Category Archives: National Parks Traveler

Where The Road May Take Me In 2020

Park Road Past A Teepee

In 2018, the road took me from southeast Texas up to central Washington, with stops in places like Petrified Forest National Park, in Arizona, as seen in the photo above.

In 2019, the road took me to Mount Rainier, Olympic, andYellowstone national parks in addition to the North Cascades Complex.

This year, 2020, I believe the road will take me to several places. I’ve already made reservations for a cabin in May outside Crater Lake National Park, in Oregon (yes, I’ll take my snowshoes). And, I was talking to my National Parks Traveler editor, Kurt, yesterday, who gave me a list of some lesser-visited places about which he’d like to see stories written, and I think I have a plan, now.

You see, here in the Pacific Northwest, I live closer to more national parks and national monuments and national recreation areas and national historic sites than I ever did in southeast Texas, and I’d like to explore a little “closer” to home, within driving distance, this year. So, I think I’ll make trips to Lake Roosevelt NRA (with a side trip to Grand Coulee Dam), and John Day Fossil Beds National Monument. I’ve seen spectacular landscape images of that Oregon site.

I’d also like to make a longer road trip to follow (and photograph) the 38 sites (or most of them, anyway) of the Nez Perce National Historical Park. This covers four different states (WA, ID, OR, and MT) and would certainly be an undertaking. This, though, hinges on what happens to me in April. You see, I applied for one of three Artist-In-Residence positions in Glacier National Park. They are supposed to notify their choices in April. I’m definitely not holding my breath on this, though, since last year’s applicants numbered around 600, I believe I was told. Six hundred applicants for 3 spots. That’s quite a bit of talent from which the Glacier staff can choose. So I’ll do a little alternate planning in the meantime.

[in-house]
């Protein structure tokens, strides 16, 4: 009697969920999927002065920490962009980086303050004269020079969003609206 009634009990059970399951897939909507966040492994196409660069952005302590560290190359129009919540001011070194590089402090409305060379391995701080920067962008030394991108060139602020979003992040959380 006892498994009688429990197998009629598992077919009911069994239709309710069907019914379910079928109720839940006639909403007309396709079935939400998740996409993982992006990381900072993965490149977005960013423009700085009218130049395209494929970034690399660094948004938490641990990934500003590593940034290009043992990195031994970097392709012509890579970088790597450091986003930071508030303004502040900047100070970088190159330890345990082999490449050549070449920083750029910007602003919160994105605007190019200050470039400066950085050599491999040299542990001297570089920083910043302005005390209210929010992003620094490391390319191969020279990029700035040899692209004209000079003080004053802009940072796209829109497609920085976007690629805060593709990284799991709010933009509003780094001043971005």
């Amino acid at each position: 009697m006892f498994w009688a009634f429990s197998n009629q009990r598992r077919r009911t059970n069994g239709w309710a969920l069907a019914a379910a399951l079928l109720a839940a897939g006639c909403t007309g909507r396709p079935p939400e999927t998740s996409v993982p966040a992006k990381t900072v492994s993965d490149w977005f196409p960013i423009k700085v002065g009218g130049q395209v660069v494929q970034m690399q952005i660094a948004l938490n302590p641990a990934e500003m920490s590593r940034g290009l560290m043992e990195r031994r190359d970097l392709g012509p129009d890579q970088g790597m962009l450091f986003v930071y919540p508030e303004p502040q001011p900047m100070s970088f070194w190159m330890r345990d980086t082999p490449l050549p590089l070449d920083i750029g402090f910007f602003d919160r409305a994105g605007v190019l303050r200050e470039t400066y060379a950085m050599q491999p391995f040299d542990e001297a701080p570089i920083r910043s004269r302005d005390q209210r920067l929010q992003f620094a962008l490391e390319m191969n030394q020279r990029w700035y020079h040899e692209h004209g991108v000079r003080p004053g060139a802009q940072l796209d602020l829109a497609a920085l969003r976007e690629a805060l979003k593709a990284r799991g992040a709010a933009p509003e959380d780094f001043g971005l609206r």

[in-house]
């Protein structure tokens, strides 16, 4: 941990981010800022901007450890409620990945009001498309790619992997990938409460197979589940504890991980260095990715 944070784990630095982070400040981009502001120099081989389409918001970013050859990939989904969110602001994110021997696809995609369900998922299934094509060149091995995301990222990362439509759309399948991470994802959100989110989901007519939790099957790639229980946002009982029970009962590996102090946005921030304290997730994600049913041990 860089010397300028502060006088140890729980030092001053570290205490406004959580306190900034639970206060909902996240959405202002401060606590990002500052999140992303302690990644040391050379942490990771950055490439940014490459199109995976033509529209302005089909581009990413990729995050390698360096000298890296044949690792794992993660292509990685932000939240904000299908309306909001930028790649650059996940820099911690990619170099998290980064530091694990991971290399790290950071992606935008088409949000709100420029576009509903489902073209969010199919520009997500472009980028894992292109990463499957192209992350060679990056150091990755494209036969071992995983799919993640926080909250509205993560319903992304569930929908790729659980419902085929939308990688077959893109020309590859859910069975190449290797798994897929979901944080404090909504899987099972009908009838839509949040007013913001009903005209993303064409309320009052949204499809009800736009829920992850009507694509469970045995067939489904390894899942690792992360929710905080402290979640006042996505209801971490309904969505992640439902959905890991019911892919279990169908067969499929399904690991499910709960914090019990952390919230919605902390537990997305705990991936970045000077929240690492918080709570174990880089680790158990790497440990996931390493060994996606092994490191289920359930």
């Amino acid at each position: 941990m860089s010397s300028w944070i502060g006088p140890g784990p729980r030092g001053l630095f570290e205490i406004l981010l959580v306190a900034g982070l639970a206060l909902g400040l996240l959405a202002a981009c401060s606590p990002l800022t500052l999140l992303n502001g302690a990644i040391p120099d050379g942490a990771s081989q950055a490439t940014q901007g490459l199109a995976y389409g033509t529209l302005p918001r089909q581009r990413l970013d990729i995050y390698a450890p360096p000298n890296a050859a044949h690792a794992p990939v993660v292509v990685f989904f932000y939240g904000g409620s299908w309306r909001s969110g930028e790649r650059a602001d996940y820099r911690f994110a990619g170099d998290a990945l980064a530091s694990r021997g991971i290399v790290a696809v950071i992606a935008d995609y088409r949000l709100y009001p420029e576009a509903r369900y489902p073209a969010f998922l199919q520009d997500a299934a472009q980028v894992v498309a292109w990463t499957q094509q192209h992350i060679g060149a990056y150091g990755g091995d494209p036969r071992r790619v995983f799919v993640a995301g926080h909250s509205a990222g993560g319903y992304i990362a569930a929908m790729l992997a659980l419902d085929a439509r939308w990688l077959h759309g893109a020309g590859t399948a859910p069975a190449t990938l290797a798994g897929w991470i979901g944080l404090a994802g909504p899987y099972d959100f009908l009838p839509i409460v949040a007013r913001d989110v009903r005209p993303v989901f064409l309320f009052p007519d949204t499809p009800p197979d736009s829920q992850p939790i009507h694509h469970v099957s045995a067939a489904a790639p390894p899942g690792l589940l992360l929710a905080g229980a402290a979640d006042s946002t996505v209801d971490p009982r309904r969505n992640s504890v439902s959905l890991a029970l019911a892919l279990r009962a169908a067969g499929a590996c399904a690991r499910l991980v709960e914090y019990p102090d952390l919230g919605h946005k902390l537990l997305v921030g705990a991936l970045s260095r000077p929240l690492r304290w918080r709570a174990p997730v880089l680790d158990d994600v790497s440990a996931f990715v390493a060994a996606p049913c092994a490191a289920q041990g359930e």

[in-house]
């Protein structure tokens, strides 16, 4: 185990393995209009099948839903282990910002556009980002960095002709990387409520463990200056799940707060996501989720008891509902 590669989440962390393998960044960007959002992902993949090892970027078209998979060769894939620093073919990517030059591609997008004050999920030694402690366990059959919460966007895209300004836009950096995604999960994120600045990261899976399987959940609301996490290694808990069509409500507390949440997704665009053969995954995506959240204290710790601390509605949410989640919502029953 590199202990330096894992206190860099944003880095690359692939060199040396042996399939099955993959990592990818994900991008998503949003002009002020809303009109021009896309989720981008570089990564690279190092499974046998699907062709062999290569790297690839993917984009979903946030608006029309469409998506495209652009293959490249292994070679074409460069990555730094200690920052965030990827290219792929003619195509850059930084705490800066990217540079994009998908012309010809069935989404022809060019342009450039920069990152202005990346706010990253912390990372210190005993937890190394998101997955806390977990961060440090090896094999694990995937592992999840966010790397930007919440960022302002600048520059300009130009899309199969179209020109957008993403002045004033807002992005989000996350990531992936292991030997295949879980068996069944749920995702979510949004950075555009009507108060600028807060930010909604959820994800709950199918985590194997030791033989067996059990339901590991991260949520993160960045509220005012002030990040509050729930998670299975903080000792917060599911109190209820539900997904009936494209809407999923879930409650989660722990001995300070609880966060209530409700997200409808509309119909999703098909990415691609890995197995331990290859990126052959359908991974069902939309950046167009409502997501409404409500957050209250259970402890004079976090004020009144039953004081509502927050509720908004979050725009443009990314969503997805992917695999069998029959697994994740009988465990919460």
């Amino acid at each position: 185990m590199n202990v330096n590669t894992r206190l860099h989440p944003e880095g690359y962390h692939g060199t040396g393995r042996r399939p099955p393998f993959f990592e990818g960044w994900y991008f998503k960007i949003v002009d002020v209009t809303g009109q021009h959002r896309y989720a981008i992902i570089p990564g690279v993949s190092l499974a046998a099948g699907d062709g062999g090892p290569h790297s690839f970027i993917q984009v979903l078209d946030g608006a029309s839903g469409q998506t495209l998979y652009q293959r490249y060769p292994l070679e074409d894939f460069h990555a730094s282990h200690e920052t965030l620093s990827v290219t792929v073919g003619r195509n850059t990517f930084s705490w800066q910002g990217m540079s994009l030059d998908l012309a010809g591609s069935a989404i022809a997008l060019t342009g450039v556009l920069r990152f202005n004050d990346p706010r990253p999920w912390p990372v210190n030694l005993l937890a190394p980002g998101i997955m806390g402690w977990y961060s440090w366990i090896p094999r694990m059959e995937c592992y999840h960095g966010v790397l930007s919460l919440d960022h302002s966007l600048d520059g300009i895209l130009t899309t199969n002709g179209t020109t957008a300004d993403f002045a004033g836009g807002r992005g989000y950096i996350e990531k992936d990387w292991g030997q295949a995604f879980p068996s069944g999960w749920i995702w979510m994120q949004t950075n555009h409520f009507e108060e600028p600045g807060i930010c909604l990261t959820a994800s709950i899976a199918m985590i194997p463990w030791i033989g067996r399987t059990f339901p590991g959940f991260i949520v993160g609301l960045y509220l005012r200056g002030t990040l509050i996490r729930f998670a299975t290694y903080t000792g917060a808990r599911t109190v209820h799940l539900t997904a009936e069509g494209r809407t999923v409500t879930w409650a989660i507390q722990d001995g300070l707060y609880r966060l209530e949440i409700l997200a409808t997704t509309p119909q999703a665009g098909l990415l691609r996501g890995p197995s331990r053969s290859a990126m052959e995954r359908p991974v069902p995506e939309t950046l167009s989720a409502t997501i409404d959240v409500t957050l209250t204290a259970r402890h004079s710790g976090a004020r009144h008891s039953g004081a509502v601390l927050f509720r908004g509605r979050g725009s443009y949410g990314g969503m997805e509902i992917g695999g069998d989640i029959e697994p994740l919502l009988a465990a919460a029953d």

Copyright Rebecca L. Latson, all rights reserved.

 

 

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Climate Change And Big Bend National Park

Morning View of Big Bend Scenery

Whether people want to believe it or not, climage change is a real thing and it’s being factored into many things, such as the water supply for the Chisos Mountains Lodge at Big Bend National Park in West Texas. There’s an article about this in today’s edition of the National Parks Traveler.

To read the article, click on the image above.

Copyright Rebecca L. Latson, all rights reserved.

 

 

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National Parks Traveler’s Latest Podcast

Arches National Park Scenery

Every Sunday, the National Parks Traveler publishes a podcast about our national parks and the interesting things you can see or do, as well as the interesting things other people are doing for the benefit of our parks.

In this week’s episode, the Traveler interviews former National Park Service Director Jon Jarvis, who talks about his work with the Institute for Parks, People and Biodiversity and how the Park Service is dealing with climate change.